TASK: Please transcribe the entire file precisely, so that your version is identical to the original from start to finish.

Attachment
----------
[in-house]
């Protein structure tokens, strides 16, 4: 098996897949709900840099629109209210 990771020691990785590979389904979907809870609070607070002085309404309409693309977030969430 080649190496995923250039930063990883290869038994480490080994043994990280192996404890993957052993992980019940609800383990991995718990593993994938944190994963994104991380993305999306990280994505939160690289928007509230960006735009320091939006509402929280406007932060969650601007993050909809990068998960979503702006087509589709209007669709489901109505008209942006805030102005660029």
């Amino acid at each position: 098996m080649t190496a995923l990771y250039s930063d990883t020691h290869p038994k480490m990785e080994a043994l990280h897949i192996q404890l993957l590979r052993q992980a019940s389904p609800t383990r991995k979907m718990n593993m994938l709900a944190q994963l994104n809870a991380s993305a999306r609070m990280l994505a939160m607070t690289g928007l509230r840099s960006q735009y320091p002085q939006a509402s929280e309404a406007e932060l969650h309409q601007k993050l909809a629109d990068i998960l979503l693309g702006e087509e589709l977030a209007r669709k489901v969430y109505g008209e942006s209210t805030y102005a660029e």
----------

[in-house]
């Protein structure tokens, strides 16, 4: 098996897949709900840099629109209210 990771020691990785590979389904979907809870609070607070002085309404309409693309977030969430 080649190496995923250039930063990883290869038994480490080994043994990280192996404890993957052993992980019940609800383990991995718990593993994938944190994963994104991380993305999306990280994505939160690289928007509230960006735009320091939006509402929280406007932060969650601007993050909809990068998960979503702006087509589709209007669709489901109505008209942006805030102005660029």
């Amino acid at each position: 098996m080649t190496a995923l990771y250039s930063d990883t020691h290869p038994k480490m990785e080994a043994l990280h897949i192996q404890l993957l590979r052993q992980a019940s389904p609800t383990r991995k979907m718990n593993m994938l709900a944190q994963l994104n809870a991380s993305a999306r609070m990280l994505a939160m607070t690289g928007l509230r840099s960006q735009y320091p002085q939006a509402s929280e309404a406007e932060l969650h309409q601007k993050l909809a629109d990068i998960l979503l693309g702006e087509e589709l977030a209007r669709k489901v969430y109505g008209e942006s209210t805030y102005a660029e």